Rory McIlroy breezed past press men – well dodged really, because there’s not that much room in the Dundonald mixed zone – with a rare after-round snub that indicates just how frustrating his current slump has become.
His 74 was actually fairly decent given that he was four-over after four holes of the Aberdeen Asset Management Scottish Open, provoking stunned and spiteful reactions from the Ayrshire faithful arriving at such an early hour to watch him.
“That was f—ing sh—,” said one reviewer, loudly. A woman later watched Rory toil to a six on the long 18th – his ninth – with the less profane but equally damning “what a clown”.
McIlroy’s sunny optimism of the pro-am day – he held court entertainingly in the media centre and his team won the knockabout comfortably – vanished within those four holes on a cool and clear morning in the marquee trio with Henrik Stenson and Rickie Fowler.
Stenson actually had the worst start initially, carving his opening tee shot at the 10th into a bank tangled in bracken and fescue and requiring three attempts to get out for an opening triple-bogey seven. The Open champion rescued one shot immediately at the short 11th, and eventually recovered a round of par 72.
Rory’s opening drive was majestic, and that part of his game scarcely diminished in majesty for the entire morning. His opening birdie putt was makeable but slid by, yet he looked to be rolling the putts reasonable well.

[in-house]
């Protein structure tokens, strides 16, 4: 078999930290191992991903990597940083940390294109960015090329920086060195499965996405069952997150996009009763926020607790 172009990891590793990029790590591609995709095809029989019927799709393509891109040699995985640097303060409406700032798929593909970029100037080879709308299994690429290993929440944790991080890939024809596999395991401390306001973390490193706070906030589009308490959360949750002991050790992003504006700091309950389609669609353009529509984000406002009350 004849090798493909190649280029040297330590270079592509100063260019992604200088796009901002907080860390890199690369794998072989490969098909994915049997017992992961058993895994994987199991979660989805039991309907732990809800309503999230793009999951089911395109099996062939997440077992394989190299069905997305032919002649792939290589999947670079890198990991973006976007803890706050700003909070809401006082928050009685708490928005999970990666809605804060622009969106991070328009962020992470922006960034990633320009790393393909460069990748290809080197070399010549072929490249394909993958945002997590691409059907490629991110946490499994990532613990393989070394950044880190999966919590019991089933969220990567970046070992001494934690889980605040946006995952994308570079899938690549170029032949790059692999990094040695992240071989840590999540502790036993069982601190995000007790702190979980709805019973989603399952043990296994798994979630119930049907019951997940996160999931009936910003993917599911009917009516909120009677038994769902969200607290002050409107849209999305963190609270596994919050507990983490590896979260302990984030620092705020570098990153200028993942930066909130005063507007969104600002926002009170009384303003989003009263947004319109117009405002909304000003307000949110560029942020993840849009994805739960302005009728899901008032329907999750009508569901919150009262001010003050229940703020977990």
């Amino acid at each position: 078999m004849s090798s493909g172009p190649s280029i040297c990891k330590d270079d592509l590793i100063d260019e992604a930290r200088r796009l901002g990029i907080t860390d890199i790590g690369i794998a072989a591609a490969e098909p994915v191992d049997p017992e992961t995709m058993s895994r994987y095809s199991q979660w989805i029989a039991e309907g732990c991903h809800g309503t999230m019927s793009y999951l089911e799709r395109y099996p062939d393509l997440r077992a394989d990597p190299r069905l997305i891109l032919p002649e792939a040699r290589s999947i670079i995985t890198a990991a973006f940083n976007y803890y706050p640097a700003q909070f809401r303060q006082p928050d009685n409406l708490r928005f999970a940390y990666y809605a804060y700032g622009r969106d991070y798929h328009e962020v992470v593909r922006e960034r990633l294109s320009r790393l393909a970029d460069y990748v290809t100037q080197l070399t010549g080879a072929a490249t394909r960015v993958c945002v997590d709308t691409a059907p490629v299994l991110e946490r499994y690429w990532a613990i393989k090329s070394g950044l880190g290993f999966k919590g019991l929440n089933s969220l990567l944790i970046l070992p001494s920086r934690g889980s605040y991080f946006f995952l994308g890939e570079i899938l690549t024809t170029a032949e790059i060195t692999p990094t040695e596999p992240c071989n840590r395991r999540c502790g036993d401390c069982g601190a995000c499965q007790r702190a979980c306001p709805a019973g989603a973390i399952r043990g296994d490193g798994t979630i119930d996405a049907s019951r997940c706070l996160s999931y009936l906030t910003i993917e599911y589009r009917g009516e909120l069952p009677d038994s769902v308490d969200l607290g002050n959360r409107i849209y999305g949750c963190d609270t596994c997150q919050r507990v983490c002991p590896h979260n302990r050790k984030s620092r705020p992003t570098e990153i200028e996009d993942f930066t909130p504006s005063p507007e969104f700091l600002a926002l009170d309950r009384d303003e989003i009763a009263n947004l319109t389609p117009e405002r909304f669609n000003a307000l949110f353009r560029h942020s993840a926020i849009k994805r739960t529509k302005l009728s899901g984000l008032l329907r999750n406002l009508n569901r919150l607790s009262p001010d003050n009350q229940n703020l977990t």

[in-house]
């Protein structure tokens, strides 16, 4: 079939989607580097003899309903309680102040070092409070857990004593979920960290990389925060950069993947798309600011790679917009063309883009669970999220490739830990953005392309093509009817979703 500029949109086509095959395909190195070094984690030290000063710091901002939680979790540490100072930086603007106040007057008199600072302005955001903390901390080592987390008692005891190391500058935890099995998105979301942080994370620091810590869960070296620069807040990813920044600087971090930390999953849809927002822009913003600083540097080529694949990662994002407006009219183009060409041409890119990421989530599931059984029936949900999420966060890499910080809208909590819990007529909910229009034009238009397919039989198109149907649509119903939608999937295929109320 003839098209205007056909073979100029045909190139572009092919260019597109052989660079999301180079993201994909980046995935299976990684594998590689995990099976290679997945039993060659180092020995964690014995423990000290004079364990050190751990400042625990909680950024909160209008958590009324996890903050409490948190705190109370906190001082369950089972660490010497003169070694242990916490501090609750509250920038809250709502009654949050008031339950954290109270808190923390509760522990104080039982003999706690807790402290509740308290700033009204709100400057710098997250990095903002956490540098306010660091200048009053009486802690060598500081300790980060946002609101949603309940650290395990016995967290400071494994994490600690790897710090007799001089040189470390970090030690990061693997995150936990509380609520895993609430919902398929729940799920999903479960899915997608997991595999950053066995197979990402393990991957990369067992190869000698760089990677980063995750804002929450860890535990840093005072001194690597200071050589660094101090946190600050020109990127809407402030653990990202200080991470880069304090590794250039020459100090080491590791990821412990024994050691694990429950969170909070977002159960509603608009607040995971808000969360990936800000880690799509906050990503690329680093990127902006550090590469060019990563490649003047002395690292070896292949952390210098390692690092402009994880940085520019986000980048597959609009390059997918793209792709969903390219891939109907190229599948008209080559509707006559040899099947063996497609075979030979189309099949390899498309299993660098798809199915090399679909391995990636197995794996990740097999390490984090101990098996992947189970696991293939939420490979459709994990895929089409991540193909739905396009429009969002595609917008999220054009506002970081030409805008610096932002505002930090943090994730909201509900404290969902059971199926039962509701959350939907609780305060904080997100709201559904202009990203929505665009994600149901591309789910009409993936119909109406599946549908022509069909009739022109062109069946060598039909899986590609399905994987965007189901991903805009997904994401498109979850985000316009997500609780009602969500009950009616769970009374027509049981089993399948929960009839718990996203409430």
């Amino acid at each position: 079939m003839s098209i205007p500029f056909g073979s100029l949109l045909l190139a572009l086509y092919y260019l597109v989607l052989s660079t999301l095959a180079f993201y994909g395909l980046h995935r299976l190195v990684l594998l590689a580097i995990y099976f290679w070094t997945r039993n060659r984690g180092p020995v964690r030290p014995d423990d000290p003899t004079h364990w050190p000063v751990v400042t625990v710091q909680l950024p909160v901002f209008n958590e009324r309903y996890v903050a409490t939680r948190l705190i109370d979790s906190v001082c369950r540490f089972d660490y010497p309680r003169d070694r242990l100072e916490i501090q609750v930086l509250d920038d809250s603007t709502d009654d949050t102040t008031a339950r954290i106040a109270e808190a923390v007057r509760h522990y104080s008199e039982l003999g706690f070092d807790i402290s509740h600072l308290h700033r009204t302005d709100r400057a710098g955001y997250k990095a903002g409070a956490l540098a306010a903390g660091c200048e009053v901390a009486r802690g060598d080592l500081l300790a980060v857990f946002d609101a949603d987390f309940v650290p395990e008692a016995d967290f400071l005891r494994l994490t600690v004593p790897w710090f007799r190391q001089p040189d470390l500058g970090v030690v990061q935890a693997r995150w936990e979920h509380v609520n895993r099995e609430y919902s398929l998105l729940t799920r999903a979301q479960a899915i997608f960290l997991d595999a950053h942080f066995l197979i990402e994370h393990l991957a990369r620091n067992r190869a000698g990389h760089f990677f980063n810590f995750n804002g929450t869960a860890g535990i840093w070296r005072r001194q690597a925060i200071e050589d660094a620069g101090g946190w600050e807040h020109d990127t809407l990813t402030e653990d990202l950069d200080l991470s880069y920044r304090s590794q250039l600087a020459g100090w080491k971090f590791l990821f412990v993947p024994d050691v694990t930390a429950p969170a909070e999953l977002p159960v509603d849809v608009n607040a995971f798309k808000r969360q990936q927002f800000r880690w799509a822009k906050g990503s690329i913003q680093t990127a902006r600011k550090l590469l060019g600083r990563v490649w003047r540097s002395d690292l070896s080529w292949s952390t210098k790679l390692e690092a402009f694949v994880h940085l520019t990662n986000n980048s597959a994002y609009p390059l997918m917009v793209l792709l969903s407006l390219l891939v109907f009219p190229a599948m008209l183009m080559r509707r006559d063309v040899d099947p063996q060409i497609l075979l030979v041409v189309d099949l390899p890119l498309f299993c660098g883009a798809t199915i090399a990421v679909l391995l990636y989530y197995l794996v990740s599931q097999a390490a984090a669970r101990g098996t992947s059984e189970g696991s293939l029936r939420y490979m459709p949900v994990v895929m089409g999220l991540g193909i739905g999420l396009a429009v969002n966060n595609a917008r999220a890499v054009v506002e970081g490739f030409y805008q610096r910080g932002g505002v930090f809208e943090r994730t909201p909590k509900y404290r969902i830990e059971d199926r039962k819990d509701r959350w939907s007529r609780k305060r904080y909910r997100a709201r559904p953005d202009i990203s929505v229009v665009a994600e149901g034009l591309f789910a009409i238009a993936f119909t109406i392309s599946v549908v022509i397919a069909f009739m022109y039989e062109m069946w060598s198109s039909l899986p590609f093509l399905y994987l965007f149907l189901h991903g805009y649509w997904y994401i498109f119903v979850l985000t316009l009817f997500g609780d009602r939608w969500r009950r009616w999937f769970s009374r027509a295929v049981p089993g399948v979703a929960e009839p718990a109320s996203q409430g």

The glaring problem was his wedge play, which was abysmal by amateur standards, much less from than a man widely acknowledged to be greatest talent in the game.
Despite requiring just a knockdown pitching wedge into most holes, he was short of the 11th and bunkered, taking a bogey four; short of the 12th green again and a clumsy chip produced another bogey; and then woefully short of the pin at the 13th where his ball leaked back into the ditch.
Someone in the unforgiving gallery loudly suggested his recent new choice of equipment might be of issue, although in somewhat more colourful language. A young boy, dressed identically and immaculately in Rory-branded Nike gear from cap to toe, looked crestfallen.
Rory continued to stripe his drives, and they helped him pick up birdies at three of the par fives. What probably annoyed him enough to sidestep reporters in the end was the bogey at the ninth, his final hole, which derailed a nice little comeback.
Fowler, although a clear thirty yards behind McIlroy on most holes, played almost faultlessly. He maybe should have got started at the short 11th but missed the putt on the low side, but birdied thirteen and fourteen and had a little spurt of three in a row on his back nine.
No bogeys, and a 67, which is a perfect way for the American to start the “defence” of the title he won at Gullane but passed on last year at Castle Stuart because of scheduling issues.
“It’s fun to go out on links and hit shots that don’t necessarily have to be spot on,” he said. “It’s about managing the game and working your way around the golf course, putting yourself in the right position and avoiding bunkers.
“I felt like I did a good job of hitting fairways today, staying on the right side of the hole and made a couple of birdies, and it’s always nice to have a clean card.”
He and McIlroy chatted a lot, and the American has no worries about his friend.
“He didn’t make the swings he wanted to today, but he did a great job of hanging in there,” he continued. “He’ll be fine.
“He’s one of the best players in the world. He’s in a great spot in his life away from the course and it’s been fun to build that relationship with him. I reckon that he’ll bounce back.”
Perhaps, but after not playing the weekend in Portstewart last week, his Open Championship prep sheet can’t really afford to read MC-MC.